Madrid’s Museo Reina Sofía opens “Pity and Terror. Picasso’s Path to Guernica” to the public from April 5 to September 4 this year, celebrating the first public showing of Pablo Picasso’s masterpiece for the Spanish Pavilion at the 1937 Paris World Fair.
The major exhibition will bring together some 150 of Picasso’s works from the Reina Sofía’s own collection as well as more than 30 institutions around the world, including the Musée Picasso, Pompidou, Tate Modern, MoMA, Metropolitan Museum of Art and Beyeler Foundation, as well as private collections.
Unlike other retrospectives on the art of the Málaga-born master, this particular exhibition places the emphasis on the evolution of Picasso’s pictorial universe. The display analyses the transformation in Picasso’s art from the initial optimism of Cubism to his search in the 1930s for a new representation of a world which was lurching between beauty and monstrosity. Guernica is thus treated not as an isolated work but rather as part of a narrative and evolution within Picasso’s art.
This 80th Anniversary of the bombing of Guernica will also be marked with an intensive research project carried out by the Collections Department. The “Guernica Documentary Archive” compiles historic documentation which exhaustively traces the story of the painting Guernica. It also covers the creation of the work itself as well as its subsequent journey around England, Brazil, Italy, Denmark, Germany, France, Holland, Belgium and finally to the United States and MoMa where it stayed until the 1980s.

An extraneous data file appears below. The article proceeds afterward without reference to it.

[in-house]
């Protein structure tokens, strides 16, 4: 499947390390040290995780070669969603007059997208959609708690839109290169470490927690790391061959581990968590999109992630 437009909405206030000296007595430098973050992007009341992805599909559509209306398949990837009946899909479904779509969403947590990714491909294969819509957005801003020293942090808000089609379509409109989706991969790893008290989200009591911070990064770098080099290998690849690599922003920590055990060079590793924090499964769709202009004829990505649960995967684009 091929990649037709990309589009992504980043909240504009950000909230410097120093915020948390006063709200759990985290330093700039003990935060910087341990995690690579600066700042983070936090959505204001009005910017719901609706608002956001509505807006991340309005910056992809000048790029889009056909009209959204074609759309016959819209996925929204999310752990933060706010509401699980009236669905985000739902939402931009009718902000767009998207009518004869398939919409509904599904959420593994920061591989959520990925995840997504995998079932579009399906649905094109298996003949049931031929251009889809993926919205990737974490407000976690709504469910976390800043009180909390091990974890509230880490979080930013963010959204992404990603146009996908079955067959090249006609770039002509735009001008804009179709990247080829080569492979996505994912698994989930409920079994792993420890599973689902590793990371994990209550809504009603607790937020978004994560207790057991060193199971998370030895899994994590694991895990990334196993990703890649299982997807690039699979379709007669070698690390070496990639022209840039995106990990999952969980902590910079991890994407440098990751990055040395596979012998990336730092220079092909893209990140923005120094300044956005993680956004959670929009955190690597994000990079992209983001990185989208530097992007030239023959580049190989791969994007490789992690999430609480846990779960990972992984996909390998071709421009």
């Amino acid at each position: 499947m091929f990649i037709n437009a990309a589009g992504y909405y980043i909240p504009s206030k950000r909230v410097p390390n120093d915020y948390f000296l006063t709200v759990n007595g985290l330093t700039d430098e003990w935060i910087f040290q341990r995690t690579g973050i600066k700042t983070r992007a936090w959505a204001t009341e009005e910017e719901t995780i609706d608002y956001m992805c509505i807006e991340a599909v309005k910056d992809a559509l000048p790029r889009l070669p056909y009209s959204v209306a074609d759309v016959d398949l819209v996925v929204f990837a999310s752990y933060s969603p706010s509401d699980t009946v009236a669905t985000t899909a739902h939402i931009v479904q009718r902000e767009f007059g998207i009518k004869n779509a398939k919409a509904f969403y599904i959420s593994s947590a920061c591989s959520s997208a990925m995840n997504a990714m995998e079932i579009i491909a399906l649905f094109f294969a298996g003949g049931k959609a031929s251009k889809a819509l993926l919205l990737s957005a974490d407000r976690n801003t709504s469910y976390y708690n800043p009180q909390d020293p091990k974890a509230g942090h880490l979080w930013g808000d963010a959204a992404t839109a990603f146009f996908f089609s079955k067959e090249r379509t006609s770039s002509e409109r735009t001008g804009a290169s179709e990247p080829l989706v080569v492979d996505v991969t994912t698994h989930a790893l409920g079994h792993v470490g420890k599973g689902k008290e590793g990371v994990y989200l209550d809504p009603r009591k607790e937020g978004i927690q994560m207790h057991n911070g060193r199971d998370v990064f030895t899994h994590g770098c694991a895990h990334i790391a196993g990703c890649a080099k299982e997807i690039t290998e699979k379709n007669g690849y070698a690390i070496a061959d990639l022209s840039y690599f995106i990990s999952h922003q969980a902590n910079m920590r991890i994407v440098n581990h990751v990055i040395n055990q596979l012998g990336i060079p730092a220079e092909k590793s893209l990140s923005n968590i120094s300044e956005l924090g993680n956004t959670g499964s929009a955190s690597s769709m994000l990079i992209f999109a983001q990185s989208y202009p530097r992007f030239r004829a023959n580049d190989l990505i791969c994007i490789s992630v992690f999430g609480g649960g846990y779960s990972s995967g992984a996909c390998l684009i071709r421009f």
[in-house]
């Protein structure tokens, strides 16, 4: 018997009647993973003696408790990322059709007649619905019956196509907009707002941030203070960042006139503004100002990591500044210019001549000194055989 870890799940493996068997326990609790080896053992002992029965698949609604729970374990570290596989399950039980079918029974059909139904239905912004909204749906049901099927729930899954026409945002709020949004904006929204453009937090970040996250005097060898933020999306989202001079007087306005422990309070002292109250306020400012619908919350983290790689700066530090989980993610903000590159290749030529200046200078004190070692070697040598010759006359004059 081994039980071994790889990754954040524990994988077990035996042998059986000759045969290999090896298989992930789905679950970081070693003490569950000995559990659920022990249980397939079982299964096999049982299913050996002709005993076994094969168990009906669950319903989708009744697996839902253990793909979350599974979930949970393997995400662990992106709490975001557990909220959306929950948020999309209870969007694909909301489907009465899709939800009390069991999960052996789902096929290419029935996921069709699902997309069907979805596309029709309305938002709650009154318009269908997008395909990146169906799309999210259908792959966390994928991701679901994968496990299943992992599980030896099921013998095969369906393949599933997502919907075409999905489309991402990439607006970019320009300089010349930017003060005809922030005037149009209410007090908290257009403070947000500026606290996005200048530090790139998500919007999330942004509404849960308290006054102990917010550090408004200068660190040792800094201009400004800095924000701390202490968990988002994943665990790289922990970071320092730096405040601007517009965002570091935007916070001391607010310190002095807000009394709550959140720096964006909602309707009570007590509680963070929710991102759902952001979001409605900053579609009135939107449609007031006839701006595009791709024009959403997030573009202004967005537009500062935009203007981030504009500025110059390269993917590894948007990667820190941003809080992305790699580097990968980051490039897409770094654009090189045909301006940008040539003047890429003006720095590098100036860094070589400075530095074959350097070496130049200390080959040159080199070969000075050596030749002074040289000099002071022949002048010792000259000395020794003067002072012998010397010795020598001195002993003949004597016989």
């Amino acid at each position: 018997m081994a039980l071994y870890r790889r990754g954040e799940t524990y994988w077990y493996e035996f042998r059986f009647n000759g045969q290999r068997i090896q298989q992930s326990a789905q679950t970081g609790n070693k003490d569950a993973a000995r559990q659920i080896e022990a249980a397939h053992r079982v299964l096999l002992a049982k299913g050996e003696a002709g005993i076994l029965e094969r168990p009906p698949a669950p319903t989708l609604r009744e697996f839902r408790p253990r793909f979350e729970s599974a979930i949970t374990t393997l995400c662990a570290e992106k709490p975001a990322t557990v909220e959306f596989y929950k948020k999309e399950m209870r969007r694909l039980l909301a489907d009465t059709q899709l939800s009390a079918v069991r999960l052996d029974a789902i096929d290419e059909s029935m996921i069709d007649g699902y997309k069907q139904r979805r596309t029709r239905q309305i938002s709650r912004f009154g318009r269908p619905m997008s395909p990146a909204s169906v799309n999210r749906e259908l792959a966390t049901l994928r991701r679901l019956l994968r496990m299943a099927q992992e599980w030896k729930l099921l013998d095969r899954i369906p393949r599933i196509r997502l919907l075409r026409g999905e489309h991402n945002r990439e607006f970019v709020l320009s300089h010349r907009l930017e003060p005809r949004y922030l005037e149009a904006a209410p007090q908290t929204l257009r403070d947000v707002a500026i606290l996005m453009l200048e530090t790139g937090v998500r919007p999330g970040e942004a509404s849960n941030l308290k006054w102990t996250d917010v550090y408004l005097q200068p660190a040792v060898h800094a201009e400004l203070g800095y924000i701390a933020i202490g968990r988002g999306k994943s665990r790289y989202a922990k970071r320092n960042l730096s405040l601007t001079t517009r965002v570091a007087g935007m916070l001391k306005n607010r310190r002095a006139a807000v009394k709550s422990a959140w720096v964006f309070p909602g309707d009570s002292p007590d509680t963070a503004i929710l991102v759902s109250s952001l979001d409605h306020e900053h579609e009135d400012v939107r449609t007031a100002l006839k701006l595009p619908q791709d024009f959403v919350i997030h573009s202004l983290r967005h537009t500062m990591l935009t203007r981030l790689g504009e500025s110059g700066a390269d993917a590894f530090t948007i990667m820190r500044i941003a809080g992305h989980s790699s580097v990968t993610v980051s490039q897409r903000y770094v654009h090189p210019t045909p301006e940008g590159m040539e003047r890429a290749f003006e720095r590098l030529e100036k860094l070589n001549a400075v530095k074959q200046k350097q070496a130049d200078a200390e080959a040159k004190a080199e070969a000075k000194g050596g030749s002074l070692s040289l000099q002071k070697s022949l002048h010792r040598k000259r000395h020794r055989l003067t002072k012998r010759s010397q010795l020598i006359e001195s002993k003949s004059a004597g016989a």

It is hard to underestimate the importance of the historical event, the bombing of Guernica. It is also hard to underestimate the importance of the artwork to Span. The painting stands as a powerful reminder of the horrors of the civicl war, its return to the country also marked the end of Franco’s dictatorship and the emergence of modern Spain.
Thomas, who used to guide in Spain and lead groups to the Reina Sofia weekly, shares a few insights of what he learned about the war and the painting over the years in our Spain Expert Guide. Even though Picasso did not like to discuss the meaning of his art, you might like to signup to get Thomas’ recap and interpretation of the symbolism in Picasso’s Guernica, before you head to the exhibition.